Funds earmarked by the European Union for the support of migrants should instead be spent on protecting the bloc’s external borders, the head of the Prime Minister’s Office said on Thursday.
At his regular press briefing, Gergely Gulyás said it was “unacceptable” that while the EU was supporting “countless forms of migration” and providing migrants with financial aid with a view to helping with their integration, it had not supported Hungary’s border protection efforts.
The 300 billion forints (EUR 938.5m) Hungary has spent on border protection was financed entirely from the state budget, Gulyás said. The EU has not reimbursed any of those costs, he added.
He welcomed that a provision opposed by the Hungarian government, under which the EU’s border agency Frontex could intervene in a member state’s border protection efforts without the country’s consent, had been left out of an agreement recently approved by the European Parliament on bolstering the agency’s staff.
Gulyás said that
next month, Europeans should elect a European Parliament that fights migration instead of supporting it.
In response to a question, Gulyás said ruling Fidesz had yet to agree on a date with the European People’s Party for the visit of the grouping’s delegation, adding, however, that a visit was likely to happen after the EP elections.
Asked about the Hungarian government’s contribution to the reconstruction of the Notre Dame cathedral in Paris, the PM’s Office chief said
Hungary was ready to help if France indicated how Hungary could be of assistance.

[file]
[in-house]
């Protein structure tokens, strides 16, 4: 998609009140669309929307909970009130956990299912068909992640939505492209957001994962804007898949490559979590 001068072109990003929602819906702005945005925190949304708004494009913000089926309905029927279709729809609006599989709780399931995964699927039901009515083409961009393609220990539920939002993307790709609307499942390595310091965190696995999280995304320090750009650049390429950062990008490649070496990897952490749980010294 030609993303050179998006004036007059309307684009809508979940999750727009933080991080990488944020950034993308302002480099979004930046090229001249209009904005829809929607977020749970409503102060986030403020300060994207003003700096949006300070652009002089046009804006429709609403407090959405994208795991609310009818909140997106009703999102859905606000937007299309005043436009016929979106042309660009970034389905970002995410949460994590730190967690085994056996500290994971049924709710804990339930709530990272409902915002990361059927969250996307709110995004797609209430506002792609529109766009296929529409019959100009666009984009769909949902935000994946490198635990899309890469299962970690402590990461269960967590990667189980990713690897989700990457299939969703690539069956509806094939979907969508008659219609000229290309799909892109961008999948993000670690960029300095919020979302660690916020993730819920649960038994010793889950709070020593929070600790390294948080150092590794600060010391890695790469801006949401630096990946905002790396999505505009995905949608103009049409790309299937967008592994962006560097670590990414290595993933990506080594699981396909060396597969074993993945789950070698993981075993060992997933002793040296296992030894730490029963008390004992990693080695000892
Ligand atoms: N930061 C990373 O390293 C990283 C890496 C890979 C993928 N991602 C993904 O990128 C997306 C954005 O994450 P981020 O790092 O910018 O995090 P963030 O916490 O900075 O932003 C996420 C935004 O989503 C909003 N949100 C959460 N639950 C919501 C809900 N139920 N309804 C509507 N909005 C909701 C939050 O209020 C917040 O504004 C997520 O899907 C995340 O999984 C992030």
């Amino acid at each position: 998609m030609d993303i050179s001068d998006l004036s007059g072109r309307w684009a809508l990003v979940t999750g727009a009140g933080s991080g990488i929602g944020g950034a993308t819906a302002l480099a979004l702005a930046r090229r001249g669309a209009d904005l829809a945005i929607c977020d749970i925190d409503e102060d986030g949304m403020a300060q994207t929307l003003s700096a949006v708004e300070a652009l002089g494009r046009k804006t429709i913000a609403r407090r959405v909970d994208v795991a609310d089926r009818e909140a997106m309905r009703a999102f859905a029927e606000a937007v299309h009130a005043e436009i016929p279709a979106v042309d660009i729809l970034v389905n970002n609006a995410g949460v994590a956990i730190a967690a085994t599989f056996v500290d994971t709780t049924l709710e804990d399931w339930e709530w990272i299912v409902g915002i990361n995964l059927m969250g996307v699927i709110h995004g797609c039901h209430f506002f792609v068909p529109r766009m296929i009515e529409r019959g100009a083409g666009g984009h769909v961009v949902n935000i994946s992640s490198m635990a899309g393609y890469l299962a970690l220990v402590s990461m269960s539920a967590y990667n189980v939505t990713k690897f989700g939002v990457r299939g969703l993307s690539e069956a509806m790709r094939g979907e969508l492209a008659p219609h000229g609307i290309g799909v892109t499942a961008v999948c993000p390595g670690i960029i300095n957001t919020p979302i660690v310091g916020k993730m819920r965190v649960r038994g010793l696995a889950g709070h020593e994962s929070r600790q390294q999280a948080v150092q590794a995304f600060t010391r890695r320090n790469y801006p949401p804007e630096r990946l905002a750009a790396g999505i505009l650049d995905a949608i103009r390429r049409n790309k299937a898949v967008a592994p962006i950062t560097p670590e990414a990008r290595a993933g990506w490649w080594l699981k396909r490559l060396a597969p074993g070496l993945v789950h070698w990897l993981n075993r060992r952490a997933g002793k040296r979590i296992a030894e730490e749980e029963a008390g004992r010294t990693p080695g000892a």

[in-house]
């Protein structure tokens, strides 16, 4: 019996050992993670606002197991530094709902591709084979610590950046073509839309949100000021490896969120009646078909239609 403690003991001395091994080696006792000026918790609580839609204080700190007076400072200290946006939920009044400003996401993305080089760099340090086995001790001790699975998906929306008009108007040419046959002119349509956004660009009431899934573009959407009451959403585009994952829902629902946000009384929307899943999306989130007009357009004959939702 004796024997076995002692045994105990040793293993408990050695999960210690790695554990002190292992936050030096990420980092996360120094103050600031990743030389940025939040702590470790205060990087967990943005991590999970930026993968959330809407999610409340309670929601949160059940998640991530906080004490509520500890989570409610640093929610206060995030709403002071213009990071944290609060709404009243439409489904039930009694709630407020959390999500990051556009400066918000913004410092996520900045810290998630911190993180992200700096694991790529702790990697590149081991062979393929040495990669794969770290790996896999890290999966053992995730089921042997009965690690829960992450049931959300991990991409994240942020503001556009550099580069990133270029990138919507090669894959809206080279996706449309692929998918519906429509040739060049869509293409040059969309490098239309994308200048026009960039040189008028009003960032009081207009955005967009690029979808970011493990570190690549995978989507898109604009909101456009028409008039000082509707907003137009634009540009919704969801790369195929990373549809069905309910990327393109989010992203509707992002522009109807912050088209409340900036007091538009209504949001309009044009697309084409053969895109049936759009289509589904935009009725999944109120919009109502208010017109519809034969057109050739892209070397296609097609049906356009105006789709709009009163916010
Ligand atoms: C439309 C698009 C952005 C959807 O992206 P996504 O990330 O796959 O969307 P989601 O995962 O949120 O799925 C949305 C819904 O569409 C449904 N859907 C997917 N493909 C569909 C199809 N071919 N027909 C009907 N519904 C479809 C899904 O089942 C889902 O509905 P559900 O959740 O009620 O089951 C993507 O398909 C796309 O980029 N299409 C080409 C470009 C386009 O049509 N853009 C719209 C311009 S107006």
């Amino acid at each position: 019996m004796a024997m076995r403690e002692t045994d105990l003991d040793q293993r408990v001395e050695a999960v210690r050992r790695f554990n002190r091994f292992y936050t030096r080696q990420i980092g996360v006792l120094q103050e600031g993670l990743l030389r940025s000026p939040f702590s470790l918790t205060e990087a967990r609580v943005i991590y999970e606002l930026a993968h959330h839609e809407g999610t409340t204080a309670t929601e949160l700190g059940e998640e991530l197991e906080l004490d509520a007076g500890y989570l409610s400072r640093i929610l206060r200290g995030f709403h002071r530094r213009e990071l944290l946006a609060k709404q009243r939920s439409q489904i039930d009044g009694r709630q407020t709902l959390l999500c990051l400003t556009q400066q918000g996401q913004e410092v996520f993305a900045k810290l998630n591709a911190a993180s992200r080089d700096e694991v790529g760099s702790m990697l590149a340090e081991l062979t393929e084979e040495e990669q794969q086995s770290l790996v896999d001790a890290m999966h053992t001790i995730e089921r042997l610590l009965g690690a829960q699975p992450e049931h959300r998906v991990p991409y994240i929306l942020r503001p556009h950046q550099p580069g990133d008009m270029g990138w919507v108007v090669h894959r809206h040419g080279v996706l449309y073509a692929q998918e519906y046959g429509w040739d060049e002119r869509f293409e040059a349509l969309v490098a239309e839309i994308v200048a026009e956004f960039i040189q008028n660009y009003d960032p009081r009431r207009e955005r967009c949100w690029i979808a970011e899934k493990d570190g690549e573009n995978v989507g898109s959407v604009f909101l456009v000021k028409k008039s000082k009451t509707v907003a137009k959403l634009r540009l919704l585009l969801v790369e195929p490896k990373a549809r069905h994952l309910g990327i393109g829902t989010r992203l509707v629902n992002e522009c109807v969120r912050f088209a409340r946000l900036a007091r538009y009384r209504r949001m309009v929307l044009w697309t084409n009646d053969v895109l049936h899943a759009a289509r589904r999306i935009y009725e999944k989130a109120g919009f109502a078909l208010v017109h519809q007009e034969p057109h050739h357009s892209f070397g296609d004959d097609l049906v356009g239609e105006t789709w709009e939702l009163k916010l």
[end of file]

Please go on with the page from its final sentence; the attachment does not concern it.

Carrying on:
Commenting on press reports that members of Russia‘s secret service conducted lie detector tests on Hungarian national security agents in 2007, Gulyás said the documents that have been released to the public on the matter clearly indicated “unprecedented levels of treason”. He said it was “both treasonous and irresponsible” to “smuggle” intelligence agents of a “non-ally country” into the Hungarian national security office.
Referring to accusations against former Jobbik MEP Béla Kovács that he spied on the European Union on behalf of Russia, Gulyás said it was “no wonder” that Jobbik and leftist opposition Democratic Coalition “have come together in serving Russian interests”.
Gulyás also said
the government had discussed a strategy proposed by innovation minister László Palkovics on “switching over” public transport to electric vehicles and supplying as many buses from domestic production as possible.
The government supports and finances the acquisition of 3,000 electric buses in the current term, he added. He said this would reduce air pollution in large cities and even if electric buses are still more expensive, it is hoped that increasing domestic production of such buses will reduce the total cost. The target is that within three years, new buses introduced in public transport should be all electric, he said.
Commenting on the Socialists’ promise to introduce a congestion fee in Budapest, he said the government continued to be against this and did not want to introduce an extra burden.